Andrew Morgan: And so that means that in our ChatRoomBubblesView, we're actually going to receive all of the objects of type ChatMessage, which are in that partition. And the other thing we're doing differently in here is that when we get those results, we can also do things like sorting on them, which we do here. Or you can also add a filter on here, if you don't want this view to work with every single one of those chatMessages, but in our case, all of those chatMessages for this particular conversation. And so we do want to work with all of them, but for example, you could have a filter here that says, don't include any messages that are more older than five months, for example. And then we can loop over those chatMessages, pass them to the ChatBubbleView which is one of these.
Andrew Morgan: And the other thing we can do is you can actually observe those results. So when another user has a chatMessage, that will automatically appear in here because this result set automatically gets updated by Realm Sync. So the back end changes, there's another chatMessage it'll be added to that partition. So it appears in this Realm results set. And so this list will automatically be updated. So we don't have to do anything to make that happen. But what I do want to do is I want to scroll to the bottom of the list of these messages when that happens. So I explicitly set a NotificationToken to observe those chatMessages. And so whenever it changes, I just scroll to the bottom.
Andrew Morgan: Then the other thing I can do from this view is, I can send new messages. And so when I do that, I just create, we received a new chatMessage and I just make sure that check a couple of things. Very importantly, I set the conversation id to the current conversation. So the chatMessages tag to say, it's part of this particular conversation. And then I just need to append it to those same results. So, that's the chats results set that we had at the top. So by appending it to that List, Realm will automatically update the local Realm database, which automatically synchronizes with the back end.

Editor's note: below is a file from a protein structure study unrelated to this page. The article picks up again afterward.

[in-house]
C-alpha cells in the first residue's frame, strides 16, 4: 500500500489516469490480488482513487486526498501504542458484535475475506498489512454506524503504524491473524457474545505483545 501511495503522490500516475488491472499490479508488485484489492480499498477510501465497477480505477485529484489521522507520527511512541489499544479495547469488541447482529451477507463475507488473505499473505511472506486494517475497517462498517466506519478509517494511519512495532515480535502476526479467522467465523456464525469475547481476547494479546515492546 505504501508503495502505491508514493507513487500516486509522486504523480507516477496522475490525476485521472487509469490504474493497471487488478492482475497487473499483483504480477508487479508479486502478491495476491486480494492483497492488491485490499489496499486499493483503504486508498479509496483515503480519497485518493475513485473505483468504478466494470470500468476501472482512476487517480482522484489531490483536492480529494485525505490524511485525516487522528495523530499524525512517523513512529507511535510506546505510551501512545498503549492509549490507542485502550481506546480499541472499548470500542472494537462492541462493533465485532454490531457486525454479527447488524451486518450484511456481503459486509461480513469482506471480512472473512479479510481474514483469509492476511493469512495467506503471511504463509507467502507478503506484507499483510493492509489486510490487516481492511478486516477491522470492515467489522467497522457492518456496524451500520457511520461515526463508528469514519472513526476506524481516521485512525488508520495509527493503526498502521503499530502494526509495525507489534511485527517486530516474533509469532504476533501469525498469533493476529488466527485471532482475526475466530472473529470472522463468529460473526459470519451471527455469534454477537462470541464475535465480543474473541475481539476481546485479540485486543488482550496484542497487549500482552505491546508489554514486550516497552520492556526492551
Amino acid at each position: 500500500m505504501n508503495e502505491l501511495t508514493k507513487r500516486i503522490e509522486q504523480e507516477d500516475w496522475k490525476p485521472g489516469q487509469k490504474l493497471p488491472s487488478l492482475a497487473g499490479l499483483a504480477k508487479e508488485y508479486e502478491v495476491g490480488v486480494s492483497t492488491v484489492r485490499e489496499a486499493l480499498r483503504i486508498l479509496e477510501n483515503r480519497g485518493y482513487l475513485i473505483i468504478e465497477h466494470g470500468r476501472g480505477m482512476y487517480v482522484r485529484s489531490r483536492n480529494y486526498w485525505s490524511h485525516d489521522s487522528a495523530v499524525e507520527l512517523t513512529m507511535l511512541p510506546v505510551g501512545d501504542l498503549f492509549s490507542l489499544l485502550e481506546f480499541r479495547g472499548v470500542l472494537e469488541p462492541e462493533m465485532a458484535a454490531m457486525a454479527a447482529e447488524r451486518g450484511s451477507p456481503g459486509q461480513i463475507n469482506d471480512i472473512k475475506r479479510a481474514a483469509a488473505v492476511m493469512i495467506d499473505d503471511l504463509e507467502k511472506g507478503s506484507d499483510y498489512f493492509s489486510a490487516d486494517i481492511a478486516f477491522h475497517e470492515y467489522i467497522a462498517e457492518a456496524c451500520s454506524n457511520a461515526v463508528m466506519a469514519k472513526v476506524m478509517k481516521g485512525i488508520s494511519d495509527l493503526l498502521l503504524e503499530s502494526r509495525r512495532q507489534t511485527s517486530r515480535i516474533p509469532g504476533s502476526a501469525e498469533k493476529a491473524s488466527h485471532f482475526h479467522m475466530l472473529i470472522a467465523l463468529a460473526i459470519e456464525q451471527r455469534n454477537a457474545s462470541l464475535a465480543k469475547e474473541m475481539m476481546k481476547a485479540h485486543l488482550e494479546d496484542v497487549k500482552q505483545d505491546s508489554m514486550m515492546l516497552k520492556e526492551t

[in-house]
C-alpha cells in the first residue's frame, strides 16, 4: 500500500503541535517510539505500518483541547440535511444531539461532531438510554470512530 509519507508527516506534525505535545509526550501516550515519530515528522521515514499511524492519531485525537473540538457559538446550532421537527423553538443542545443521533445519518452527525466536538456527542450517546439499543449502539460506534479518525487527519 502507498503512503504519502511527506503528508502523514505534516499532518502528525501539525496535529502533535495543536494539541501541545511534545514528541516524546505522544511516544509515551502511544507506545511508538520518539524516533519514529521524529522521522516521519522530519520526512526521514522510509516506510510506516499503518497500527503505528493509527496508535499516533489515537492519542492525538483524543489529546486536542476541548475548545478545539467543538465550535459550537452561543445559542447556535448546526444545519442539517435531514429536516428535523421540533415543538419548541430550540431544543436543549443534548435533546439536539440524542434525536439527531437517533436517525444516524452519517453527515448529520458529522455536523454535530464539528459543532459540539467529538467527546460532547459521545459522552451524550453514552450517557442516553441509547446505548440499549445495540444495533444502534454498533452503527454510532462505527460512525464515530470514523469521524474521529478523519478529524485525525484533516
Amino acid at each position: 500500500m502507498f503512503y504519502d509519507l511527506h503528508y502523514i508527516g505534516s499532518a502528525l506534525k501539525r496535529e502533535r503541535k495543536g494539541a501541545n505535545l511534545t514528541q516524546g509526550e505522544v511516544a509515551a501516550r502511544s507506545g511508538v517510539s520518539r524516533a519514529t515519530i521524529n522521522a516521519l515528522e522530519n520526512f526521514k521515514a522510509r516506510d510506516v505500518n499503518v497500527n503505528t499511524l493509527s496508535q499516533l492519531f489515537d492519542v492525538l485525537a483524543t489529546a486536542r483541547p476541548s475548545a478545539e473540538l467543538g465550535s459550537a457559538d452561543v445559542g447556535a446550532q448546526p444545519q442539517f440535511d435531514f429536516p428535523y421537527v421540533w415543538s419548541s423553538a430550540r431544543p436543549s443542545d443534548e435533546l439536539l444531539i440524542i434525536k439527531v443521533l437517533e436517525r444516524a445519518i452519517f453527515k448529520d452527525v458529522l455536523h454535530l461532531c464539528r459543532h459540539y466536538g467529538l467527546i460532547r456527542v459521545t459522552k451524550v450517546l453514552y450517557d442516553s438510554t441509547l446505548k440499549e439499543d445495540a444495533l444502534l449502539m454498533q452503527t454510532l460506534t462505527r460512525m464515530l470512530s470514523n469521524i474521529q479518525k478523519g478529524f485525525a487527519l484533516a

Andrew Morgan: And all it's really doing here is, it is creating a new userDoc based on the user.id that just logged in, set stuff up in there and including setting that they're offline and that they've got no conversations. And then it inserts that into the userCollection. So now we have a userDoc in the userCollection and that user they'll also receive that user object in their application because they straight away after logging in, they opened up that user Realm. And so they'll now have a copy of their own userDoc.
Andrew Morgan: Then we've got a couple of database Triggers. So this one is hit every time a new chatMessage is added. And when that happens, that function will search for all of the users that have that conversation id in their list of conversations. And then it will increment the unreadCount value for that particular conversation within that particular user's document. And then finally, we've got the one that creates the Chatster document. So whenever a user document is created or updated, then this function will run and it will update the Chatser document. So it also always provides that read-only copy of a subset of the data. And the other thing that it does is that when a conversation has been added to a particular user, this function will go and update all of the other users that are part of that conversation. So that those user documents also reflect the fact that they're a part of that document.